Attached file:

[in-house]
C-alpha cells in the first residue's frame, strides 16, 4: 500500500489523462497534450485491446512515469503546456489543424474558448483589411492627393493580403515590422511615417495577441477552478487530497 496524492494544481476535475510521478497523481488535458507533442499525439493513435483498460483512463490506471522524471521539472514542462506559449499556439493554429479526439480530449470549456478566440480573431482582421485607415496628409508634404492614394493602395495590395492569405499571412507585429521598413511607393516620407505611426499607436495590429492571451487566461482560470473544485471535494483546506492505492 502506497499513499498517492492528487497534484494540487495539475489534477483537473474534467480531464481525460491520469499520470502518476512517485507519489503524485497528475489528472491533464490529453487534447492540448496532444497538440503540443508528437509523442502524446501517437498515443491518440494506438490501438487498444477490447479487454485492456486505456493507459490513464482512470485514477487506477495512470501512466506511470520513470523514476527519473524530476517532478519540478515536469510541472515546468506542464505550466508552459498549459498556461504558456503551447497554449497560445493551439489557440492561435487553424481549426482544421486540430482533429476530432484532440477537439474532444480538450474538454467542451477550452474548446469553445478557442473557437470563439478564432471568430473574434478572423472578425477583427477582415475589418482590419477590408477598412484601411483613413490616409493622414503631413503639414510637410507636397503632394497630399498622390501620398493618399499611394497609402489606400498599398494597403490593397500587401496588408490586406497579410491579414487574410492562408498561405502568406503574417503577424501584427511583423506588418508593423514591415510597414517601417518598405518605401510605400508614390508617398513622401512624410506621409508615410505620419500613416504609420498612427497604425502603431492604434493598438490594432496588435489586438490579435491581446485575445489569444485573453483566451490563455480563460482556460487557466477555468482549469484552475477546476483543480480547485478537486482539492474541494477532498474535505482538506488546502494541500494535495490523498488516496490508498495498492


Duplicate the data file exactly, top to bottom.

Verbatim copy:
[in-house]
C-alpha cells in the first residue's frame, strides 16, 4: 500500500489523462497534450485491446512515469503546456489543424474558448483589411492627393493580403515590422511615417495577441477552478487530497 496524492494544481476535475510521478497523481488535458507533442499525439493513435483498460483512463490506471522524471521539472514542462506559449499556439493554429479526439480530449470549456478566440480573431482582421485607415496628409508634404492614394493602395495590395492569405499571412507585429521598413511607393516620407505611426499607436495590429492571451487566461482560470473544485471535494483546506492505492 502506497499513499498517492492528487497534484494540487495539475489534477483537473474534467480531464481525460491520469499520470502518476512517485507519489503524485497528475489528472491533464490529453487534447492540448496532444497538440503540443508528437509523442502524446501517437498515443491518440494506438490501438487498444477490447479487454485492456486505456493507459490513464482512470485514477487506477495512470501512466506511470520513470523514476527519473524530476517532478519540478515536469510541472515546468506542464505550466508552459498549459498556461504558456503551447497554449497560445493551439489557440492561435487553424481549426482544421486540430482533429476530432484532440477537439474532444480538450474538454467542451477550452474548446469553445478557442473557437470563439478564432471568430473574434478572423472578425477583427477582415475589418482590419477590408477598412484601411483613413490616409493622414503631413503639414510637410507636397503632394497630399498622390501620398493618399499611394497609402489606400498599398494597403490593397500587401496588408490586406497579410491579414487574410492562408498561405502568406503574417503577424501584427511583423506588418508593423514591415510597414517601417518598405518605401510605400508614390508617398513622401512624410506621409508615410505620419500613416504609420498612427497604425502603431492604434493598438490594432496588435489586438490579435491581446485575445489569444485573453483566451490563455480563460482556460487557466477555468482549469484552475477546476483543480480547485478537486482539492474541494477532498474535505482538506488546502494541500494535495490523498488516496490508498495498492